Tag Archives: hair

New Growth

8 Dec

Hair is a historically precious currency in the Black community–its length, style and texture was both the owner’s passport and credit rating.

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In the days where straight hair ruled supreme, those with naturally kinky textures had to convert this raw material through chemicals and/or hot combs into a more socially acceptable mass.

But the magic was simply temporary. Within a matter of time, water, sweat or simple new growth–a fresh crop of raw, unprocessed, unstraightened hair–foiled the transformation. Like Cinderella’s golden carriage gave way to its pumpkin origins, the tight coils would always eventually return.

I’ve been natural since college. . .kinda. I couldn’t wait to leave home and all I knew to start fresh with my unprocessed, unstraightened curls. Haha. It was much harder than I imagined.

My attempts at twists, afros and everything in between looked nothing like images I dreamed of. For me, it represented the change from the girl I was to the woman I wanted to be: free, empowered and confident. A woman embracing what she was naturally given.

But the reality simply didn’t match the ideal. I had no idea how to manage, style and maintain what grew from my head. Luckily, one of the girls on campus helped me. She would transform my hair through intricate braids and designs. Love her for it.

My dreadlock journey is about nine years old. But like my initial naturalhair trials, it hasn’t been an easy one.

I had to learn how to care for them. Through warm weather, cold weather, through hair color, through thinning ends and intense swimming sessions in chlorine pools, I’ve had to cut my locks in two big chops over the years to ensure their health.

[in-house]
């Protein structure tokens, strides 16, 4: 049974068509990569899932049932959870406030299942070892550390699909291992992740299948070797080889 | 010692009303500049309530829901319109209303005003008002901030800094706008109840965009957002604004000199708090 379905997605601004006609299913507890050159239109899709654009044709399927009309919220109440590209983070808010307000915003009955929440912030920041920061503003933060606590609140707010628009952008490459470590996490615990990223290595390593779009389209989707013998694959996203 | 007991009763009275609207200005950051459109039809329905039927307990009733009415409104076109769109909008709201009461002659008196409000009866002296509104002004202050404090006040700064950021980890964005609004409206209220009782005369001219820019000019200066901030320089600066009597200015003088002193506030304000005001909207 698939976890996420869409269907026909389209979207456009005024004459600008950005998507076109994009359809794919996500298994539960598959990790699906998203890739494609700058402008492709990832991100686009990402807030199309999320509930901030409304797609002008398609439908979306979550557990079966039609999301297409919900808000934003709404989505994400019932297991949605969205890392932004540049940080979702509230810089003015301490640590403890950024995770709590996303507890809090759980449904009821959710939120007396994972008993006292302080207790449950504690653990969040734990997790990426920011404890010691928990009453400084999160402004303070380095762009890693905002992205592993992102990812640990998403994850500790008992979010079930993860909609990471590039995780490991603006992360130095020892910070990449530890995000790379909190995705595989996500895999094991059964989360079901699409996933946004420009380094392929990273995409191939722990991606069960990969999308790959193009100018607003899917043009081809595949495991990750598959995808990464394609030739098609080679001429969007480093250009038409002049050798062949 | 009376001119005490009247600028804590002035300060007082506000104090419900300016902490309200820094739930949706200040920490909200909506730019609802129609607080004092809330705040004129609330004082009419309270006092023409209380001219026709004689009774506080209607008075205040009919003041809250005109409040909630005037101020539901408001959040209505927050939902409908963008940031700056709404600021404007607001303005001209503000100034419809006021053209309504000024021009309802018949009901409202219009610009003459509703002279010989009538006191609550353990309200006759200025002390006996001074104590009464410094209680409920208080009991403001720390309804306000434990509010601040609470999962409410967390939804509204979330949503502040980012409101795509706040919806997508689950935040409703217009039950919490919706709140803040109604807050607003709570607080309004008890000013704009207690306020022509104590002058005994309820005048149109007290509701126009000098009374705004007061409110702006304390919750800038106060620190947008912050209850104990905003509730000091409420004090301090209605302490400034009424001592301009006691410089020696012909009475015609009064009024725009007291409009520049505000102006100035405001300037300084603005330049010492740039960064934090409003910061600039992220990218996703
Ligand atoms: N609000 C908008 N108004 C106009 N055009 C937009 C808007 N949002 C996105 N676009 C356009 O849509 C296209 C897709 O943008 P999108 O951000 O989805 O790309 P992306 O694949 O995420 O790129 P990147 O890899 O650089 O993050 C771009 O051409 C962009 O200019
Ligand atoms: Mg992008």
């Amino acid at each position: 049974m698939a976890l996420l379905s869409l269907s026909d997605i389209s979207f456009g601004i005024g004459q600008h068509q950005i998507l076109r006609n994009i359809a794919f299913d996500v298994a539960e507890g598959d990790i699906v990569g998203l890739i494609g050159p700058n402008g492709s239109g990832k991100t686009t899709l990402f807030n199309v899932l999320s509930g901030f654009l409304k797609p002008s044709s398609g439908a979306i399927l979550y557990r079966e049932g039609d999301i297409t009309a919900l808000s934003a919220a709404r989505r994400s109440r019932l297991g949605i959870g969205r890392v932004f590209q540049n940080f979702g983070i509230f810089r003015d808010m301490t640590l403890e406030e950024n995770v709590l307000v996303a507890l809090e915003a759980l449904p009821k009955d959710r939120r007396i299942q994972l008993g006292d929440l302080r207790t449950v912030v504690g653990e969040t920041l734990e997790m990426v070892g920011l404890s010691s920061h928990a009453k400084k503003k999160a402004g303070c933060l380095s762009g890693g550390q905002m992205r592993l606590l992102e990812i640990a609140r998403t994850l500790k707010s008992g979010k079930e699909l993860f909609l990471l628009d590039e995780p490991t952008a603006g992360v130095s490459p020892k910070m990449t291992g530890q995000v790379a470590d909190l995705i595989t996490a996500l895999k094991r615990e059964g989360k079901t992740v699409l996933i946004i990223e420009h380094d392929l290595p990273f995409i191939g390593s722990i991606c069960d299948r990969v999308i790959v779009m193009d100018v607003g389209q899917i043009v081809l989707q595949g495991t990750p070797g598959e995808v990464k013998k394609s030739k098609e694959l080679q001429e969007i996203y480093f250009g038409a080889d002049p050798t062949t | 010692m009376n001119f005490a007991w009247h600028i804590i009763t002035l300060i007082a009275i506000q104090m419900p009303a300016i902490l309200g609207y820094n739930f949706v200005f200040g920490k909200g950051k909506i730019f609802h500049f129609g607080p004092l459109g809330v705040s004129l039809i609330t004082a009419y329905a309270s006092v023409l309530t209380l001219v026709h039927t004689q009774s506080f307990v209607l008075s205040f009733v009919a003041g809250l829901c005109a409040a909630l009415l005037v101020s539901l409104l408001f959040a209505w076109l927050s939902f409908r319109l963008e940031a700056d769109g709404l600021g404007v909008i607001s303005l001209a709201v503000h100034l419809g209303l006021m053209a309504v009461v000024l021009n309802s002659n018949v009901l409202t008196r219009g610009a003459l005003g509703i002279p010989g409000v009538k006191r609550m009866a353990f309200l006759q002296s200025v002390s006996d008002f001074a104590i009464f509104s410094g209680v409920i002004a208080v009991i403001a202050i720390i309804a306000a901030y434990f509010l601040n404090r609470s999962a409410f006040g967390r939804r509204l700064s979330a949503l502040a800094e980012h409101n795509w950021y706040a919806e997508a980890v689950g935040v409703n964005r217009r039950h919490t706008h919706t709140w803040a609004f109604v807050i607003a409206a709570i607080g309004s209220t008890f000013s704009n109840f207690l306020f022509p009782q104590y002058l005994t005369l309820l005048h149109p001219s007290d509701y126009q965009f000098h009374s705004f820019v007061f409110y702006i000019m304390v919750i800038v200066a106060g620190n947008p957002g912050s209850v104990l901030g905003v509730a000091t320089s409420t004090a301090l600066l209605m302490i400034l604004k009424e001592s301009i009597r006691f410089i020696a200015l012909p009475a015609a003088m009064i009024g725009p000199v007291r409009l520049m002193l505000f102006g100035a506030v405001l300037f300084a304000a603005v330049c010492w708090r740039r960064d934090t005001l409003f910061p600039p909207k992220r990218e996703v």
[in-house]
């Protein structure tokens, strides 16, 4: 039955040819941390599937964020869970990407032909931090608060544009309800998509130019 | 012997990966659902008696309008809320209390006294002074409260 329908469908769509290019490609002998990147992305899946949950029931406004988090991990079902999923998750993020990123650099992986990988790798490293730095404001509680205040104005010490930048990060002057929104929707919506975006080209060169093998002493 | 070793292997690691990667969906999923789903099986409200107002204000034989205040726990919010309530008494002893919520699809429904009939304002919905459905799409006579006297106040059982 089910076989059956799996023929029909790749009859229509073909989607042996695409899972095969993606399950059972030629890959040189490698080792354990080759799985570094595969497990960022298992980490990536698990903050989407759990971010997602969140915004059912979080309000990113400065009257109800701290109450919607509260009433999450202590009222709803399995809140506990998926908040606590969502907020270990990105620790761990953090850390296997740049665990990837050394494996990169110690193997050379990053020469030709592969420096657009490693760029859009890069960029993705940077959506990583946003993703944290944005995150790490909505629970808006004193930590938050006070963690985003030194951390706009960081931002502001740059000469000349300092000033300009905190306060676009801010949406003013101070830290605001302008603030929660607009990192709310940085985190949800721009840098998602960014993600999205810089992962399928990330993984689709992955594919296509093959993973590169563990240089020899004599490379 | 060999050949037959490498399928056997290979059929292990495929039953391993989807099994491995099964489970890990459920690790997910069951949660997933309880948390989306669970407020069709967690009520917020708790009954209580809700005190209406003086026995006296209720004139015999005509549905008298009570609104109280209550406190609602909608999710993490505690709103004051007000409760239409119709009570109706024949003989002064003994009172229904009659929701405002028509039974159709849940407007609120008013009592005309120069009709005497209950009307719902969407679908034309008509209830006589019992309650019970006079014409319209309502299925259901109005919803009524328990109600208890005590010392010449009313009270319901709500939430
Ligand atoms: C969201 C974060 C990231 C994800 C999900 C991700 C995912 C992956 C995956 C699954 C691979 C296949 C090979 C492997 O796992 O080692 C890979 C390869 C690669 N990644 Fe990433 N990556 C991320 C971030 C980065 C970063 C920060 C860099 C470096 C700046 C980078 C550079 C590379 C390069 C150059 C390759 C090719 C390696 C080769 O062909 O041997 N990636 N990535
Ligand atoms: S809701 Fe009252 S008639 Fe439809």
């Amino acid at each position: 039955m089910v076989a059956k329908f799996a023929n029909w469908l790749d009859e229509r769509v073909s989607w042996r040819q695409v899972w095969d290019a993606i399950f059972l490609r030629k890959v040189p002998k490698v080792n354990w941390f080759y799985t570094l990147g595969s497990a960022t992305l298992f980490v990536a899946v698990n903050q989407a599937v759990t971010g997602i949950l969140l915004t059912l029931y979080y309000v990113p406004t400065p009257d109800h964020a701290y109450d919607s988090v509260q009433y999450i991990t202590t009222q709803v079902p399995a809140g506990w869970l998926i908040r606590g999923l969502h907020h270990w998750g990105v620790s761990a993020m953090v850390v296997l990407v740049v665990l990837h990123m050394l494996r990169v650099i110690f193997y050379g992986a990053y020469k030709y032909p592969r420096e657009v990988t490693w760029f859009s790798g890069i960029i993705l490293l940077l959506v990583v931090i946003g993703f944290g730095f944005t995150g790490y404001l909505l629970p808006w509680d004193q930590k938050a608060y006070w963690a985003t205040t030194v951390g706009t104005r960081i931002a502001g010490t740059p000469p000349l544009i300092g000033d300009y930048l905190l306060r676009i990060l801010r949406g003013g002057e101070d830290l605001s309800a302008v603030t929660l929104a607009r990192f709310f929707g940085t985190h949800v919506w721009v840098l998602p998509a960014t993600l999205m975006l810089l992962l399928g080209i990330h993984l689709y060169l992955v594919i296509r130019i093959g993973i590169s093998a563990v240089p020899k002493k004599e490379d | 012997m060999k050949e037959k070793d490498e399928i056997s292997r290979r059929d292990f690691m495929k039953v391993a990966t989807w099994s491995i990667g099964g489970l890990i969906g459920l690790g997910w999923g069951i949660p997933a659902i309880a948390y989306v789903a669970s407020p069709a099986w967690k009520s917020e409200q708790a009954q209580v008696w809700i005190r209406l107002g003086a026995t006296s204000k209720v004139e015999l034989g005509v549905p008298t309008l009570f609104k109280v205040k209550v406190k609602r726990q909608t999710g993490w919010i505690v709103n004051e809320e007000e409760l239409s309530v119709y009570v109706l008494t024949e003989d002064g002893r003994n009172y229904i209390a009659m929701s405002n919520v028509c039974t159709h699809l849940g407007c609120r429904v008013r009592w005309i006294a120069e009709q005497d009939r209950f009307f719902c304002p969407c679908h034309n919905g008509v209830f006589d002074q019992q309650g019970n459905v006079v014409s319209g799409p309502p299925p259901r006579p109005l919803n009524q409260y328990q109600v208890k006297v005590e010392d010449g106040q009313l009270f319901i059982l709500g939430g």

Health over looks. That’s become my mantra. So over the past year I made the decision to stop coloring my locks. Now, I can literally track the growth by the black roots.

In many ways, my hair journey has modeled my life. From the outside looking in, sometimes I’ve felt stunted. I’ve mocked its snail’s pace and felt my accomplishments should mirror my expectations and the growth of others. But my most frustrating moments, I am forced to turn my eyes inward, forced to examine the roots. And I remember that’s where the future lies: the new growth.

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Pass Me The Scissors

7 Jun

Snip. Snip. Snip.

I shut my eyes and tried to relax in the swiveling chair. It had been over a year since I had let anyone touch my locks. Partially out of stubbornness. Partially because I believed I was perfectly capable of maintaining them myself. I mean how hard can washing and grooming nappy coiled hair possibly be? It’s tougher than it looks the steady clink of the scissors reminded as they sliced through three years-worth of dreads. The salon floor bore the evidence. Continue reading

Hoodometry

5 Dec

The scent of Rudy’s signature chicken wafted throughout the rattling city bus.

“Mmmmmmmm,” I moaned while hungrily sniffing the air.

The culprit was a young girl with burgundy hair hunched over the front seat, guardedly nibbling away.

Gotta love it.

In Dallas, many jokingly dub it Rudy’s  “crack chicken,” because on any given day at any given time, rain or shine, passersby will find a faithful line of customers weaving down the meager restaurant’s stairs and a constant stream of cars in a drive-thru queue that almost always spills out into the bustling street. Continue reading

Run-in With a Rasta

27 Jul

“What’s the meaning of your dreads,” a man asked in an accent I couldn’t place.

It’s a question I get all the time. But whenever the asker bears a foreign accent, it’s almost always a trick question. One that regardless of the reply, seems to be deemed faulty or frivolous.

Not that I don’t have my reasons. It is the manifestation of my Black pride, my finger in the face of everyone who denounces nappy hair something that must be flattened and otherwise altered to be acceptable. But most importantly, it is the ultimate commitment of the noncommittal woman. Continue reading

Corporate Hair

22 May

I strained to catch the recruiter’s words as he rattled off the list of do’s and don’ts for the interview.  White or pastel button-downs only: No loud colors. Suits must be black, gray or navy.  Pinstripes were banned.  For women, absolutely no pantsuits, he continued. Skirts only. Apparently, in Texas, women in pantsuits aren’t taking seriously. He followed with mandates regarding hair: Absolutely no braids or twists, he bellowed, as he surveyed the room.  Continue reading